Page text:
“I’m not a great theologian, but, just in my gut, I thought, We’re stewards of creation and the world. As a parent, I’ve spent my life trying to make my children’s life O.K. And, finally, in terms of national interests, it’s just dumb.”
As Rank put it quite simply, global climate change represents a pressing issue that we cannot avoid, but global stewardship even more. We need to concern ourselves for the poor who bear the brunt of climate change. We also need to think about the future, for our children. What earth will we leave for them? When the planet is threatened by our actions over which we are stewards, we have to re-evaluate all these calculations. 
So why do we resist?
Frankly, the resistance to climate change does not strike me as primarily scientific. As a member of the largest scientific organization in the world, the AAAS, the American Association for the Advancement of Science, I can affirm that I hear the call to take climate change seriously and urgently.
Money is one big issue. I remember my church business administrator expressing more than a modicum of resistance to the sustainability committee I started by saying “The only greening in the church we need to seek is saving money.”  Some resist for economic reasons—and those motivated by greed need to be openly rejected. “Put to death,” is Paul’s command to his fellow Christians about a list of sins that ends with “greed, which is idolatry” (Colossians 3:5). (On the other hand, others truly fear a livelihood in industries that are threatened—like coal—and I believe that we need to be sensitive to these concerns. That’s not my focus here.)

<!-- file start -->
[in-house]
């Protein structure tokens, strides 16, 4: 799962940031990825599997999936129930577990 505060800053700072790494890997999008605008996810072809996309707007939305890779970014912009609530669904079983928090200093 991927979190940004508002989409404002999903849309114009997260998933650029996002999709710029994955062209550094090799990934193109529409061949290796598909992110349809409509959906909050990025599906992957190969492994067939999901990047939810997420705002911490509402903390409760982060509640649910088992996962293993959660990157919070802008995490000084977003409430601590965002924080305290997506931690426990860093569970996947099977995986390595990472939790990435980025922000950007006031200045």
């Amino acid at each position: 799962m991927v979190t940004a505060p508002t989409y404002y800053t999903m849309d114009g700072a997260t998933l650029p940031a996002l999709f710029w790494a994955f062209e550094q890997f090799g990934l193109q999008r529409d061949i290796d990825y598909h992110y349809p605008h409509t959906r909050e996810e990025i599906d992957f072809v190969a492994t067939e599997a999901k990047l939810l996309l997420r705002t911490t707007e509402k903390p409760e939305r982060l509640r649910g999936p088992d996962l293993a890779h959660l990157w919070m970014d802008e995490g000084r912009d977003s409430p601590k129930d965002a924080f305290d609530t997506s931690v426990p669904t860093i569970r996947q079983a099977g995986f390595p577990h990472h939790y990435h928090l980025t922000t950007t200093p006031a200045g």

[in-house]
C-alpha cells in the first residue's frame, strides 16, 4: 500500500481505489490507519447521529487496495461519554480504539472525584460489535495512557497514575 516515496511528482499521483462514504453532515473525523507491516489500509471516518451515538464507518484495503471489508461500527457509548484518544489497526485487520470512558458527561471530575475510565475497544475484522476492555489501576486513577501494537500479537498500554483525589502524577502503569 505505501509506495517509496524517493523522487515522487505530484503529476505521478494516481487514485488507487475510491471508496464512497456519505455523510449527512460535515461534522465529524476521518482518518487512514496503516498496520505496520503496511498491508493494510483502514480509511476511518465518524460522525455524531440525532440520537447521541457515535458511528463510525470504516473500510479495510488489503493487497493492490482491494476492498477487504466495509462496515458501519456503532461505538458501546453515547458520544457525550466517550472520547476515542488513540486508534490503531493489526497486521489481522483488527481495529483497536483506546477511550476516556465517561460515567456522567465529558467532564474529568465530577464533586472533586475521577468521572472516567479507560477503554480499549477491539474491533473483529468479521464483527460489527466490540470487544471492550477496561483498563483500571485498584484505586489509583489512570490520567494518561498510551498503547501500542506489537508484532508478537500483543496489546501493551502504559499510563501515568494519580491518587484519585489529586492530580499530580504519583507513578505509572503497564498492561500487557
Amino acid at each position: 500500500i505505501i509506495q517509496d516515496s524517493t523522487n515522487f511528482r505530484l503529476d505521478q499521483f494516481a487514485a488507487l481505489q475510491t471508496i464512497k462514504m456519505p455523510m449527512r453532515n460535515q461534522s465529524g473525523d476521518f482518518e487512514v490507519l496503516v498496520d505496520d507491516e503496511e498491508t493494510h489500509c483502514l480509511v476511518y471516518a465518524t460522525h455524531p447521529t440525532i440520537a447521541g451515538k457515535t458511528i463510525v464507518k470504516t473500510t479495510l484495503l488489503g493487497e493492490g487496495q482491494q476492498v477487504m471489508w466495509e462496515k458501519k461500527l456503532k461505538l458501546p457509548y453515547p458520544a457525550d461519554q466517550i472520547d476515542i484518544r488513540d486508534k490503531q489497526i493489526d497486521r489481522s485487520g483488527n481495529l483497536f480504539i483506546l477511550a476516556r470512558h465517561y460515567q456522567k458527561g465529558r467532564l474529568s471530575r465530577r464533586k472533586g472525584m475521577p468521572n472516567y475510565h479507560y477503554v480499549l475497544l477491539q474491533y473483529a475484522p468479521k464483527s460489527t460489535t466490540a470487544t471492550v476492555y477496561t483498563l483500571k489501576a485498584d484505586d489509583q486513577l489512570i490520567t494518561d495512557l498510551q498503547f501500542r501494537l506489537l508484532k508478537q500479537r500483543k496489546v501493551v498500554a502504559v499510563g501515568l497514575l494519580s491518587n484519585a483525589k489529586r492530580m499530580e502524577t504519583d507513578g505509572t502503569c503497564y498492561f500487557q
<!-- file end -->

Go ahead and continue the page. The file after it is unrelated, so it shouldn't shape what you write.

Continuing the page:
Following the connection Rank makes between climate change and stewardship, I’ve argued for a particular strategy: Let’s move away from a focus on climate change to the broader concerns of stewardship (or, if you prefer, creation care). Partly, I advocate this change because “climate change” has literally become politicized—with more Democrats subscribing to its reality and more Republicans expressing skepticism. In all this, I don’t want to lose all the other ways that pollution, and recycling, and lowering our carbon footprint—i.e., “greening” our lives—are simply good Christian spiritual practices.
What can we do? We can learn to decrease our carbon-based footprint. We can make changes in our congregations. Many churches, like my own Presbyterian Church USA have a zero-carbon neutral statement. Others have adopted creation care as a part of their ministry.
This is the flip side of my central concern: Let’s not expect too much of science. Let’s not expect science to make the change that we’d have to imbed in our lives as (generally) wealthy United States Christians who are often wedded to consumption. That’s something the transforming work of the Holy Spirit has to do. It is the hope that I hear in Paul’s stirring words, “And we all, who with unveiled faces contemplate the Lord’s glory, are being transformed into his image with ever-increasing glory, which comes from the Lord, who is the Spirit” (1 Corinthians 3:18).

Finally, we believe as Christians that Jesus might return at any moment, but when he comes like “a thief in the night” according to 1 Thessalonians 5:2, I want to be found caring for a world that our children—my daughters and their millennial colleagues—will inherit. (Back to Rank’s comments one more time.) It’s not hard for me to imagine that one of Jesus’s questions will be this: “How have you taken care of this planet that I entrusted to you?”